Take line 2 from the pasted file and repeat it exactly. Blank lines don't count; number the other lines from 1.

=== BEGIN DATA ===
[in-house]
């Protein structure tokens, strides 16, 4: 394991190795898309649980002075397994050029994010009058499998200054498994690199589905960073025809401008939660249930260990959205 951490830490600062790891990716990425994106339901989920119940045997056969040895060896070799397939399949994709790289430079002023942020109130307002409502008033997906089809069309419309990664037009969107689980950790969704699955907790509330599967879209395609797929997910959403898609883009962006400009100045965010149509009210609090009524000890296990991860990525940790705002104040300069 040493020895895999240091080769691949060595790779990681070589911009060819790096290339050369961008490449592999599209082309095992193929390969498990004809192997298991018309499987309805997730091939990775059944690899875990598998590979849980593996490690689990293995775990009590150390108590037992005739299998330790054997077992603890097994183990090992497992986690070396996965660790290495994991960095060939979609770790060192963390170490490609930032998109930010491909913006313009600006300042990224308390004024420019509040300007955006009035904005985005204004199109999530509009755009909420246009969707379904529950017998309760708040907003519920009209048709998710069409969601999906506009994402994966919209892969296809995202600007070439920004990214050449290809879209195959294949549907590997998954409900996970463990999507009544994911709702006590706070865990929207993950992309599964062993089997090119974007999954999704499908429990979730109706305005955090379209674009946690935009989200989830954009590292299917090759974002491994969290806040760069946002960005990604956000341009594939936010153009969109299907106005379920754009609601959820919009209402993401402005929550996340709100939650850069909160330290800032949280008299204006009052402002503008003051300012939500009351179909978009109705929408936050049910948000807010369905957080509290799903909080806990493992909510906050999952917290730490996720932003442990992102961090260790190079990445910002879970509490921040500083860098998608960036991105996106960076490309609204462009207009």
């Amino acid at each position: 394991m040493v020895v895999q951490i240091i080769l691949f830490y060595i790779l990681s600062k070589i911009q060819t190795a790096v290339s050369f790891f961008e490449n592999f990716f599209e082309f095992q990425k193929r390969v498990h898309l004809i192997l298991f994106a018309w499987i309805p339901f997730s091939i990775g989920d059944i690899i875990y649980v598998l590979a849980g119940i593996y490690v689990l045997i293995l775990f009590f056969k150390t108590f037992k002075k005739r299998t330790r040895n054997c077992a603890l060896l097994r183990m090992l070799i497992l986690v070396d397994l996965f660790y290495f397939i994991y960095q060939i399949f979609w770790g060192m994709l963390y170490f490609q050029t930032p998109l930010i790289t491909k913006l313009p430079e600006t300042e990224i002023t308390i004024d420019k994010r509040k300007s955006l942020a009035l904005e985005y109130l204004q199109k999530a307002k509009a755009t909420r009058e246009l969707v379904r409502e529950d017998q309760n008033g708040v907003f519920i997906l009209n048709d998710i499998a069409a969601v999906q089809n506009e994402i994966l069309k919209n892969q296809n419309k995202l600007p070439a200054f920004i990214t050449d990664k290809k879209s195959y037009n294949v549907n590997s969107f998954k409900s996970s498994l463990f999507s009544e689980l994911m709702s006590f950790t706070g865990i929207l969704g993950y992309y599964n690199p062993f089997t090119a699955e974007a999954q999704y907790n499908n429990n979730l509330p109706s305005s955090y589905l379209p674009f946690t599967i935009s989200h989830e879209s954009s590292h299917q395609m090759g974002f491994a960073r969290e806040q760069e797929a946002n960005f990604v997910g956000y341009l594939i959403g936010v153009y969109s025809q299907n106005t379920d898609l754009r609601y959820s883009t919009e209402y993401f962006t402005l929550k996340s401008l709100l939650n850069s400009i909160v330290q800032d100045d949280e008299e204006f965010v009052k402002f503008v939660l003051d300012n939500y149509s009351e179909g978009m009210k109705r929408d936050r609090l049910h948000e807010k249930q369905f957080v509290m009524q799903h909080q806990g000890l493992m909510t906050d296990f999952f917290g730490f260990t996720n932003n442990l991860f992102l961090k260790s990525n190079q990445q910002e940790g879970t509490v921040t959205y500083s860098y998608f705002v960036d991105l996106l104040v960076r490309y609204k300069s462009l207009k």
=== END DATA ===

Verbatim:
């Protein structure tokens, strides 16, 4: 394991190795898309649980002075397994050029994010009058499998200054498994690199589905960073025809401008939660249930260990959205 951490830490600062790891990716990425994106339901989920119940045997056969040895060896070799397939399949994709790289430079002023942020109130307002409502008033997906089809069309419309990664037009969107689980950790969704699955907790509330599967879209395609797929997910959403898609883009962006400009100045965010149509009210609090009524000890296990991860990525940790705002104040300069 040493020895895999240091080769691949060595790779990681070589911009060819790096290339050369961008490449592999599209082309095992193929390969498990004809192997298991018309499987309805997730091939990775059944690899875990598998590979849980593996490690689990293995775990009590150390108590037992005739299998330790054997077992603890097994183990090992497992986690070396996965660790290495994991960095060939979609770790060192963390170490490609930032998109930010491909913006313009600006300042990224308390004024420019509040300007955006009035904005985005204004199109999530509009755009909420246009969707379904529950017998309760708040907003519920009209048709998710069409969601999906506009994402994966919209892969296809995202600007070439920004990214050449290809879209195959294949549907590997998954409900996970463990999507009544994911709702006590706070865990929207993950992309599964062993089997090119974007999954999704499908429990979730109706305005955090379209674009946690935009989200989830954009590292299917090759974002491994969290806040760069946002960005990604956000341009594939936010153009969109299907106005379920754009609601959820919009209402993401402005929550996340709100939650850069909160330290800032949280008299204006009052402002503008003051300012939500009351179909978009109705929408936050049910948000807010369905957080509290799903909080806990493992909510906050999952917290730490996720932003442990992102961090260790190079990445910002879970509490921040500083860098998608960036991105996106960076490309609204462009207009």